The Dirty Story of WikiLeaks

The fury over WikiLeaks and the websites controversial content has reached an all time high this week, stretching far past the United States and into the corners of the globe. Companies such as Amazon and PayPal have been successfully pressured into cutting services to the site by the U.S. government. Servers located in both Sweden and Switzerland have been attached by hackers trying to crash the site and most recently bank accounts have been frozen and PayPal has canceled services to stop funds reaching the site’s founder Julian Assange.


In case you have missed the news coverage here is a little background. WikiLeaks has been publishing leaks since 2007 but Sunday the 28th of November 2010, WikiLeaks began releasing the first of 250,000 secret US embassy cables received from an anonymous source. It was these documents that have caused the sites newest problems and they have been called embarrassing, criminal and in some cases a threat to US national security.


While the documents shared so far have not been labeled “Top Secret” they were hidden for obvious reasons and the US has gone into attack mode trying to get the documents off the internet. Many reporters have sided with WikiLeaks saying it’s freedom of speech and pointing out that if governments and individuals stopped behaving badly there would be no secrets to leak in the first place.

Is the U.S. government trying so hard to shut WikiLeaks down because they know the worst has not yet been revealed? Then the question becomes how far are they willing to go. And is WikiLeaks breaking any laws that could in fact shut down the site for good?

December 1st Amazon ousted WikiLeaks from their servers for “violating the terms of service” with the provider. It was widely reported that pressure from Senator Lieberman caused Amazon to look more closely at the site but they deny it was the reason they terminated the services.

Soon after this WikiLeaks moved their site to servers run by a Swedish Firm, Bahnhof Internet AB but more problems soon arose., which provided the DNS services to the domain terminated their services. Many assume this was also from pressure within the US government.

The next 72 hours reads much like a spy novel with the website “running” from country to country with changing URLs, hackers trying to attach the servers hosting the website and on the other side hackers trying to take down online companies who denied WikiLeaks services such as Amazon, Visa, PayPal and MasterCard.

After a tough week for the site and its founder Julian Assange, who is facing a sex-crimes charge, it all appears to revolve around Sweden. Here are the details:

Currently the site is using a Swedish hosting provider named PRQ which belongs to Gottfrid Svartholm and Fredrik Neij, two of the founders of Pirate Bay a file sharing website that the Swedish government is currently trying to shut down. PQR is known for its privacy agreements and does not sensor the contents their company hosts.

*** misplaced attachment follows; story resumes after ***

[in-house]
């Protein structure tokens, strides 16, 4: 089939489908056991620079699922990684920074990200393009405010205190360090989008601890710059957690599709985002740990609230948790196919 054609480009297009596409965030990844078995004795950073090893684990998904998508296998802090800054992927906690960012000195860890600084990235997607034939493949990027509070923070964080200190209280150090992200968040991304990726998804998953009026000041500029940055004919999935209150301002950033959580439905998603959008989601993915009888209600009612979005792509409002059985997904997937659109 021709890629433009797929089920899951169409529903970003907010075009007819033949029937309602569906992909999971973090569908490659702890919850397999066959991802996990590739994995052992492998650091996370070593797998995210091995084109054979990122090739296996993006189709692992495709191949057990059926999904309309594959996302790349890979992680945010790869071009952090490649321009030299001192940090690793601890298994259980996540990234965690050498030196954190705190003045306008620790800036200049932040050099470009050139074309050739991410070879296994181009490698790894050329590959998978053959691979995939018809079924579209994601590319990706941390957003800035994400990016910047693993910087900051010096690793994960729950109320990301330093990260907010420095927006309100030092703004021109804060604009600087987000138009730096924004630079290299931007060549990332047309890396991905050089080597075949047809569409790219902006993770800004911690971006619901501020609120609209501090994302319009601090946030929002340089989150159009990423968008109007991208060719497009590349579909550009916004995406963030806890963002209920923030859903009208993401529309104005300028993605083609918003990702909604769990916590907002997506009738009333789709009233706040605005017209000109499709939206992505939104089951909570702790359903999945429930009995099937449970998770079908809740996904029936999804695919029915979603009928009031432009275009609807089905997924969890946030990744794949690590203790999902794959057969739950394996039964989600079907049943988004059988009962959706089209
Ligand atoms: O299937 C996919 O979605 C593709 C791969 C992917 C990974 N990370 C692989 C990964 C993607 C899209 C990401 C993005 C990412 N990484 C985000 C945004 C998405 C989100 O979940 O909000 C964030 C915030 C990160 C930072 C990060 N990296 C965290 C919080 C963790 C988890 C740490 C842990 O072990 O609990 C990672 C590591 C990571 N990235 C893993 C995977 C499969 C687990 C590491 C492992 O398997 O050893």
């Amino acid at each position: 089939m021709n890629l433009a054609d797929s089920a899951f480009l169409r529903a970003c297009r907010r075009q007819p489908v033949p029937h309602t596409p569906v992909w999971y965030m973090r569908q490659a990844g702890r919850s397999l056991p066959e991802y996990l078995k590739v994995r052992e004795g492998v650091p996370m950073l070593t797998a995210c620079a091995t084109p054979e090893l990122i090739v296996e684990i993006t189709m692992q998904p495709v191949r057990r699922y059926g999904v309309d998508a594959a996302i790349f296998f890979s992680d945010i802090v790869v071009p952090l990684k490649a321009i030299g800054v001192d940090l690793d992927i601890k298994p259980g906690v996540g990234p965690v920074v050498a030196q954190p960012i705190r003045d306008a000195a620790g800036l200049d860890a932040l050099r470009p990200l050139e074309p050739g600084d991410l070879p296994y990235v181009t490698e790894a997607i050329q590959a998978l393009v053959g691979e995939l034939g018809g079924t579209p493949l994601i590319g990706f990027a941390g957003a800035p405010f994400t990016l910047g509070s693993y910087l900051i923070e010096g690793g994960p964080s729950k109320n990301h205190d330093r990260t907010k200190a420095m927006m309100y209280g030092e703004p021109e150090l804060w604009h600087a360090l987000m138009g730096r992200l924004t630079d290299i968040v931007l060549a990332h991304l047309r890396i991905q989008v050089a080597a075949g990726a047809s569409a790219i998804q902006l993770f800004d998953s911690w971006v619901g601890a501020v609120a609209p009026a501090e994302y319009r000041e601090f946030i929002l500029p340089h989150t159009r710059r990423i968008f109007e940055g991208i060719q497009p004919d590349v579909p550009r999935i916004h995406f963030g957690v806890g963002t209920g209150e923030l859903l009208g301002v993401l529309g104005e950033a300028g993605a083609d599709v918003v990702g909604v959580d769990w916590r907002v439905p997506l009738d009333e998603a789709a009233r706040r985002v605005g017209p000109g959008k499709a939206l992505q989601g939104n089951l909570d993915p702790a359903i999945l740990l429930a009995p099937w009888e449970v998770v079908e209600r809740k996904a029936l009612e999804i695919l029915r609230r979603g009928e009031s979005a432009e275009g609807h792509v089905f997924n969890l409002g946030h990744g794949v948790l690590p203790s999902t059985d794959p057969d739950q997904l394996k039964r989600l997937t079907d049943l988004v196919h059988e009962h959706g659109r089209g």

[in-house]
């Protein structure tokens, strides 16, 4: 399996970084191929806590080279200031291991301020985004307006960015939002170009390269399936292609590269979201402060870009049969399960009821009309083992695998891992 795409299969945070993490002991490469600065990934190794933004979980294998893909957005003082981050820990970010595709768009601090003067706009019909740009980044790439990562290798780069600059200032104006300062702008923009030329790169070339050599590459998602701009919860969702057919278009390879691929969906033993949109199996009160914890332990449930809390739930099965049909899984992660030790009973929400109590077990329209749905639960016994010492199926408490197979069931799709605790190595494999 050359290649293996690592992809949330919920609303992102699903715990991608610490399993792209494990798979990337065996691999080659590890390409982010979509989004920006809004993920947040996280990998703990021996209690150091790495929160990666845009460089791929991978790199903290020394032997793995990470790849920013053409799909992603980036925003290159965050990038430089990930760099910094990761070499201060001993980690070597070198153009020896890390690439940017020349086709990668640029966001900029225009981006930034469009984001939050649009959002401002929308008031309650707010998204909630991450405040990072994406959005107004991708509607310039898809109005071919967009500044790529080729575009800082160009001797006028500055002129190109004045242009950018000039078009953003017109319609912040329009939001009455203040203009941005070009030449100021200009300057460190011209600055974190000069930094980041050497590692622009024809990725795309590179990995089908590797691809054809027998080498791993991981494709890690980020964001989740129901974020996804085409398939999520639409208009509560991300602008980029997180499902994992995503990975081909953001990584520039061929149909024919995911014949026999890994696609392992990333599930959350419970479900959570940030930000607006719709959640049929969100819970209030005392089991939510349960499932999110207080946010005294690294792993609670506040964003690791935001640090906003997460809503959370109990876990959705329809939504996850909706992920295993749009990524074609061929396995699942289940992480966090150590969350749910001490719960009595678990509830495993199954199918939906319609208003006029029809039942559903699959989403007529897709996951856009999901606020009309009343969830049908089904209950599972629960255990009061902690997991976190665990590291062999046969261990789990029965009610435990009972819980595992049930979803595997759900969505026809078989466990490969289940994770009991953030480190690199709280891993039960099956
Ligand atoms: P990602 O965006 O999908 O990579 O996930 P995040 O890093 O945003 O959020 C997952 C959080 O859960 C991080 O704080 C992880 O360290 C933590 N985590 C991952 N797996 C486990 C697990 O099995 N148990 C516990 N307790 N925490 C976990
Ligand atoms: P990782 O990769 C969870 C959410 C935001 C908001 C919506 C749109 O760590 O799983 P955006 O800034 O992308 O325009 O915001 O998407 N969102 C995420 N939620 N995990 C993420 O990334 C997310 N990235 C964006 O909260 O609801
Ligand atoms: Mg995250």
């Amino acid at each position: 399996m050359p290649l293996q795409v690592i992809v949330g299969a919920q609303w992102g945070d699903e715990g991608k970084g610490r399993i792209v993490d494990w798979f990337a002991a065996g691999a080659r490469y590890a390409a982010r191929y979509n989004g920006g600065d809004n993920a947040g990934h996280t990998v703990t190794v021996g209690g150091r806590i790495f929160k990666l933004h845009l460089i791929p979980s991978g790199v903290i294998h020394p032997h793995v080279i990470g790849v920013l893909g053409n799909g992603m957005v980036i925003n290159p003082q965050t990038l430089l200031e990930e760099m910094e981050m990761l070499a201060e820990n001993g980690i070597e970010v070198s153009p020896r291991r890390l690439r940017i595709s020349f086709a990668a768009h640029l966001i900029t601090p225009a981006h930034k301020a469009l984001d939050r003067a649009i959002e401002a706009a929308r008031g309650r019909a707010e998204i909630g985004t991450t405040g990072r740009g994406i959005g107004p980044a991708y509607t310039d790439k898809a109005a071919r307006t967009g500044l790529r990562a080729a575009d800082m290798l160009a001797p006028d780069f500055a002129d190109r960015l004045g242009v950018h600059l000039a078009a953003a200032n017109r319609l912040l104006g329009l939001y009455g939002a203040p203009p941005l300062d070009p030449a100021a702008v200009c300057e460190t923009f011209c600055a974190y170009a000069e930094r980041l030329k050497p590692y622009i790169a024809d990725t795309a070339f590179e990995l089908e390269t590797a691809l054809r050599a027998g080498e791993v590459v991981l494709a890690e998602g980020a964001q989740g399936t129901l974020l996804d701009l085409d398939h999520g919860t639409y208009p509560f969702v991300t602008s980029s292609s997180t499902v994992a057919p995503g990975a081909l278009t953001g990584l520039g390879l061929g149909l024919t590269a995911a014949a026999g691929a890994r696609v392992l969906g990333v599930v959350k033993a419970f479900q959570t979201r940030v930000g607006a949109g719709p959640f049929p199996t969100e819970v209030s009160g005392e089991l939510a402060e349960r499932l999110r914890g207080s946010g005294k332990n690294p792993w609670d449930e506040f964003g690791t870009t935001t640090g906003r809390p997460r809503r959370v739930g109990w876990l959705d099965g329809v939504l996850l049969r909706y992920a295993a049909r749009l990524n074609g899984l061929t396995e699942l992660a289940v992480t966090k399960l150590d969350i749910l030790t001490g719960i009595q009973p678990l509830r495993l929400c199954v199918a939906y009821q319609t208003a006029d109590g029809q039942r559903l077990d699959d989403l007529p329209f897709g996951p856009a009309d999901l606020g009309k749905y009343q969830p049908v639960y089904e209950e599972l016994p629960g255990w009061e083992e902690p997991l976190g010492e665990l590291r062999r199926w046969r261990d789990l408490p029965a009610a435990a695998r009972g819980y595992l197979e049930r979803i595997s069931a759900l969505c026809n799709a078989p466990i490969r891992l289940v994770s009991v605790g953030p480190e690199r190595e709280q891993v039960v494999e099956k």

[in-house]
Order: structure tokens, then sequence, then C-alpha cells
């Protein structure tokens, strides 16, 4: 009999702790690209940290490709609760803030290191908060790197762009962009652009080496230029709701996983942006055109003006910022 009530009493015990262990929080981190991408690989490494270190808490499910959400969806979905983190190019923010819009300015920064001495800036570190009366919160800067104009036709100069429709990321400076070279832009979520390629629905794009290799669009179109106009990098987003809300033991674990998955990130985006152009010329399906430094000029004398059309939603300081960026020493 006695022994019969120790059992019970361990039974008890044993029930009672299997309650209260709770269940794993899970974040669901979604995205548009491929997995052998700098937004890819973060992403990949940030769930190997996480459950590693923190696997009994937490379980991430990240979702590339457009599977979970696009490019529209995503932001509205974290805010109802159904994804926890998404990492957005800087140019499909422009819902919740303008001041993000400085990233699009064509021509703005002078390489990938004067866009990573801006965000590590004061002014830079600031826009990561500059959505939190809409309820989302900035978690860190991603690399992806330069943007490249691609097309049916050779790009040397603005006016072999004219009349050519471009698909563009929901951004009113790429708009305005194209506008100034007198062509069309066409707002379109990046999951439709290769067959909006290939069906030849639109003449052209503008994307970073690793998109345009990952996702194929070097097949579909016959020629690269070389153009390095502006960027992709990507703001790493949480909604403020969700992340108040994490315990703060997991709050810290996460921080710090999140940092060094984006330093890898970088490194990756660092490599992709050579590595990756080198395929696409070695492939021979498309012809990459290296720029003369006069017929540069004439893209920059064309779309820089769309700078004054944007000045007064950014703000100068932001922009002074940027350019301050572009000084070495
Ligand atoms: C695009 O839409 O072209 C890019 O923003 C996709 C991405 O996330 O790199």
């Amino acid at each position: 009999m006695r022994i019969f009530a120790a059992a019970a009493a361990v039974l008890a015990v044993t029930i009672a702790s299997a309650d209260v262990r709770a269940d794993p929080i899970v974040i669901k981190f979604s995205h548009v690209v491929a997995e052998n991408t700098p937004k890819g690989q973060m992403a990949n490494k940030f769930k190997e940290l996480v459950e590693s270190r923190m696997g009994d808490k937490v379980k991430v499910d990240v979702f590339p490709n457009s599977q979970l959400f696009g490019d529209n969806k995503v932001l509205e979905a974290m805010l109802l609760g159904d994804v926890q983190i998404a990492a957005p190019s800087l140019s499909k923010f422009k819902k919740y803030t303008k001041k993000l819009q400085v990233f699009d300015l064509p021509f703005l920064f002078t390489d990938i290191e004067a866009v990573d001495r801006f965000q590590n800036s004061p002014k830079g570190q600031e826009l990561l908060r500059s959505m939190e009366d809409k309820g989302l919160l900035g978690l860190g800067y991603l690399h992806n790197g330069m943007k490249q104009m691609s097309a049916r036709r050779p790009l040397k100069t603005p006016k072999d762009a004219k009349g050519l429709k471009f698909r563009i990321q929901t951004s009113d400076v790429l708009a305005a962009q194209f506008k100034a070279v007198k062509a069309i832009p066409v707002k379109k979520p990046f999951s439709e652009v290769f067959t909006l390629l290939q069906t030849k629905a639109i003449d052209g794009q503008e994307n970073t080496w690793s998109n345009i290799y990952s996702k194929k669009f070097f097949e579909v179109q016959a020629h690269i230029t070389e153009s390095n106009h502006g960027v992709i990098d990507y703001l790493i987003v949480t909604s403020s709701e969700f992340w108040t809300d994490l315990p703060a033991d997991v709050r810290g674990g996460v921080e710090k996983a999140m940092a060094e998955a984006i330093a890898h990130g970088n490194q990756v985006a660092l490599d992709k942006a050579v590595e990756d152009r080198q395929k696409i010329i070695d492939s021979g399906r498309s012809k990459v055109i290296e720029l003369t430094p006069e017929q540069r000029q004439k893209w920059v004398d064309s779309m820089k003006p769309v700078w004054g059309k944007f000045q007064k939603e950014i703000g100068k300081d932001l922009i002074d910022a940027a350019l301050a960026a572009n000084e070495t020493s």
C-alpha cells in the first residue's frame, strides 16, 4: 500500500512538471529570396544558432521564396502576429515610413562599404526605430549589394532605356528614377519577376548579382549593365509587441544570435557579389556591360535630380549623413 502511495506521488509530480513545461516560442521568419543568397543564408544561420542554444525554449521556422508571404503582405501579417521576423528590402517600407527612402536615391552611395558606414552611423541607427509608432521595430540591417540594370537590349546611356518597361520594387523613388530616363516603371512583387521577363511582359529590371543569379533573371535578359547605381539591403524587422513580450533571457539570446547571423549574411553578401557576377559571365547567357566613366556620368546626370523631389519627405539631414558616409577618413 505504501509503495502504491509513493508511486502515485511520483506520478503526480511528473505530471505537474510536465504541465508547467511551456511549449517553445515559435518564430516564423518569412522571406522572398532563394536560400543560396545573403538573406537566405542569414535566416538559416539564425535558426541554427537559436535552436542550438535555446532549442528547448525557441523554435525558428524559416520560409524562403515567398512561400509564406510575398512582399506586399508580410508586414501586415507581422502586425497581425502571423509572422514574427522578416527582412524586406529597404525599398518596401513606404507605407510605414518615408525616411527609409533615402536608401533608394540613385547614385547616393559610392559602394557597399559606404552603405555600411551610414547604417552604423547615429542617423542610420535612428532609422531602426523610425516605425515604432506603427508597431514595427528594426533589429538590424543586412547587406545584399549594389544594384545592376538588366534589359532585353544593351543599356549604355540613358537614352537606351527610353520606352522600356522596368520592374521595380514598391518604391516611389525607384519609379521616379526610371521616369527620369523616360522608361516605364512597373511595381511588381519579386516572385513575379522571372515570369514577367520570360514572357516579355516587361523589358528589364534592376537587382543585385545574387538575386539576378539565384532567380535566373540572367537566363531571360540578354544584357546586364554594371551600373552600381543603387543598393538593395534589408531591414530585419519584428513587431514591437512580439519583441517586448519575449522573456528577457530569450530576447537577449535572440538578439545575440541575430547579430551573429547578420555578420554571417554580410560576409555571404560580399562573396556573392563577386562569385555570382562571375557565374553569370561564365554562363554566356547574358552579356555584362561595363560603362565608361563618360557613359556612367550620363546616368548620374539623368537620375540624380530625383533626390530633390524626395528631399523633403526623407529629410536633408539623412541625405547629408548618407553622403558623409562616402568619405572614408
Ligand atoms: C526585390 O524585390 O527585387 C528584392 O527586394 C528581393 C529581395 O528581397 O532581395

The Pirate Bay

The site is also using a Swedish-based micro-payment system Flattr that is channeling donations to the WikiLeaks organizations now that PayPal has denied services to WikiLeaks. Flattr is co-founded by Peter Sunde who was also a founder of the torrent site Pirate Bay.

Bahnhof’s data center in central Stockholm now houses the site on their servers. The facility is an underground nuclear bunker below 100ft of bedrock that you would think could protect it from those opposing the site but last Wednesday the servers lost power. Bahnhof stated that they had a power outage related to “site expansion” that included a new cooling system.


                                                            Photo Credit: Åke E:son Lindman

You could say that the power outage at Bahnhof was bad timing but you can’t help but wonder how far the US government will go to shut down WikiLeaks. Some websites have even implied that the Swedish women charging Assange with sex-crimes were planted to put the WikiLeaks founder behind bars.

All of the Swedish companies providing services to WikiLeaks have stated that they will continue to do so until the site violates Swedish laws or they cannot make payments, an important reason for the site to continue accepting donations.

Today the top UN Human Rights official spoke out against the “pressure exerted” on private firms to cut ties and funds to WikiLeaks. Speaking at a press conference in Geneva Navi Pillay this was "potentially violating WikiLeaks' right to freedom of expression".

Time will tell if WikiLeaks is indeed behaving illegally and if criminal charges will be brought forward to close the site. This week Assange is in police custody and is waiting to see if he will be transported to Sweden for trial regarding the sex-crime allegations.

With all the attention that the site is getting, would you be willing to host WikiLeaks? We welcome your comments.

Written 2010-12-07 (Updated 2016-10-10)
Share your thoughts

lynn lucke simpson,  11 December, 2010

If West Side and Yes, Prime Minister reflect back street politics accurately everyone making political decisions knows it's all face saving. If they had ignored the site maybe it wouldn't be so embarrassing or damaging.

Jerry,  10 December, 2010

Is the the beginning of World War III? Pirates vs United States...

tom,  10 December, 2010

This is just like a james bond movie. Intriguing but scary.

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